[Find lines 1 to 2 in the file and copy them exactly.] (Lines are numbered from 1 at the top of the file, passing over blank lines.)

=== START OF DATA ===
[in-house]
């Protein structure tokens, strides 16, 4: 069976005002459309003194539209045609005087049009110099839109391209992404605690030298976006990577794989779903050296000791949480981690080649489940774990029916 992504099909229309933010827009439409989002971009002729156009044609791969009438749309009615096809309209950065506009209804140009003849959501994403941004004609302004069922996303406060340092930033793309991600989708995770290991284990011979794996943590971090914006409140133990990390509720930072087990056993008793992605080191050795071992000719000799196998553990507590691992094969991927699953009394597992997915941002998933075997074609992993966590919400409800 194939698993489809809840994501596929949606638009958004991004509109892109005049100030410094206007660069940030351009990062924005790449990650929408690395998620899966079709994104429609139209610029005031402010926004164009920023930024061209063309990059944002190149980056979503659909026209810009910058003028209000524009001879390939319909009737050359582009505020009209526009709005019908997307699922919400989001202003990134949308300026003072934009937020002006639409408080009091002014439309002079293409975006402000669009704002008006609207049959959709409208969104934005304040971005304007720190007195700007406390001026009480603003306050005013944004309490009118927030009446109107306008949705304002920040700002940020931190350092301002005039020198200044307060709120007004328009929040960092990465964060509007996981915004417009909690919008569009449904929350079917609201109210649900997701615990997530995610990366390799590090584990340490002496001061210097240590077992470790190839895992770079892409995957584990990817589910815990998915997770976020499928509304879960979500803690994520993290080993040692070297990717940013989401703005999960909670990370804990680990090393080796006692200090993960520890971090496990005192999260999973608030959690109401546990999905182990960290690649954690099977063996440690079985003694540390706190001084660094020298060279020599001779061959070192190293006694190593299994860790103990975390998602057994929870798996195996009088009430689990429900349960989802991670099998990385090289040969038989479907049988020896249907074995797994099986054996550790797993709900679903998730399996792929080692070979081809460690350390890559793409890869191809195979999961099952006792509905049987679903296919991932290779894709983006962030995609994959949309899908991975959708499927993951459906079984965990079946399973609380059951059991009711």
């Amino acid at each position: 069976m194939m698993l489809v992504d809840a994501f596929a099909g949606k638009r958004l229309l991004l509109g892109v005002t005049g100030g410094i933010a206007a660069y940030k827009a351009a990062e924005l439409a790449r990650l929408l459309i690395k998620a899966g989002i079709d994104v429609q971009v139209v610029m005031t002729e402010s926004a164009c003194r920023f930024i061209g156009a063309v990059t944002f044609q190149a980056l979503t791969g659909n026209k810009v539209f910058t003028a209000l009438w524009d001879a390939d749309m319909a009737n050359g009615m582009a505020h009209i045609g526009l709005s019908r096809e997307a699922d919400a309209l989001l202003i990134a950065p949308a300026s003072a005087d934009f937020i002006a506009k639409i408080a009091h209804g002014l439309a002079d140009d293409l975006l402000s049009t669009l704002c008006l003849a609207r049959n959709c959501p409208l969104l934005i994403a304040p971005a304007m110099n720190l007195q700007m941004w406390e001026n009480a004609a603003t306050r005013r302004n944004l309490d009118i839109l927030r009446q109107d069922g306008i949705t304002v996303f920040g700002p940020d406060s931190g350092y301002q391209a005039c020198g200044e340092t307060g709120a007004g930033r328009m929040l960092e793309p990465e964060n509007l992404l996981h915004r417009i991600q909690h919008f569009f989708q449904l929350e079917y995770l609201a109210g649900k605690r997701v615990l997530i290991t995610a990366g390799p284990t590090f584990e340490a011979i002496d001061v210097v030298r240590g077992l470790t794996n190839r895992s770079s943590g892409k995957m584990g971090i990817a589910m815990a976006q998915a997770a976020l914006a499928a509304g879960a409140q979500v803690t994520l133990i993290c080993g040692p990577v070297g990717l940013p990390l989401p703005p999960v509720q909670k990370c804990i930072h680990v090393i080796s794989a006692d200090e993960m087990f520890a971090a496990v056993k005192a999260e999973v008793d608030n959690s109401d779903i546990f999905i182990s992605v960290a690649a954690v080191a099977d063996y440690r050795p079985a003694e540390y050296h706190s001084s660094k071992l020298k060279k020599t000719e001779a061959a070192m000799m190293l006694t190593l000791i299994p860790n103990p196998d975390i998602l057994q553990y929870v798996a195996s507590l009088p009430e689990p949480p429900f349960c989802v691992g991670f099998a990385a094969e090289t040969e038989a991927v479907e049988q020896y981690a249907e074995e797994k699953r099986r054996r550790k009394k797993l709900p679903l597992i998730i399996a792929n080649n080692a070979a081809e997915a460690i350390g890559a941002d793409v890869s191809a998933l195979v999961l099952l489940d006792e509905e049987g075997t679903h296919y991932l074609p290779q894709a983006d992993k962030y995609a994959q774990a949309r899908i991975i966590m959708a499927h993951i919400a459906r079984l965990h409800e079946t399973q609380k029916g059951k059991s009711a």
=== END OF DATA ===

[in-house]
């Protein structure tokens, strides 16, 4: 069976005002459309003194539209045609005087049009110099839109391209992404605690030298976006990577794989779903050296000791949480981690080649489940774990029916 992504099909229309933010827009439409989002971009002729156009044609791969009438749309009615096809309209950065506009209804140009003849959501994403941004004609302004069922996303406060340092930033793309991600989708995770290991284990011979794996943590971090914006409140133990990390509720930072087990056993008793992605080191050795071992000719000799196998553990507590691992094969991927699953009394597992997915941002998933075997074609992993966590919400409800 194939698993489809809840994501596929949606638009958004991004509109892109005049100030410094206007660069940030351009990062924005790449990650929408690395998620899966079709994104429609139209610029005031402010926004164009920023930024061209063309990059944002190149980056979503659909026209810009910058003028209000524009001879390939319909009737050359582009505020009209526009709005019908997307699922919400989001202003990134949308300026003072934009937020002006639409408080009091002014439309002079293409975006402000669009704002008006609207049959959709409208969104934005304040971005304007720190007195700007406390001026009480603003306050005013944004309490009118927030009446109107306008949705304002920040700002940020931190350092301002005039020198200044307060709120007004328009929040960092990465964060509007996981915004417009909690919008569009449904929350079917609201109210649900997701615990997530995610990366390799590090584990340490002496001061210097240590077992470790190839895992770079892409995957584990990817589910815990998915997770976020499928509304879960979500803690994520993290080993040692070297990717940013989401703005999960909670990370804990680990090393080796006692200090993960520890971090496990005192999260999973608030959690109401546990999905182990960290690649954690099977063996440690079985003694540390706190001084660094020298060279020599001779061959070192190293006694190593299994860790103990975390998602057994929870798996195996009088009430689990429900349960989802991670099998990385090289040969038989479907049988020896249907074995797994099986054996550790797993709900679903998730399996792929080692070979081809460690350390890559793409890869191809195979999961099952006792509905049987679903296919991932290779894709983006962030995609994959949309899908991975959708499927993951459906079984965990079946399973609380059951059991009711």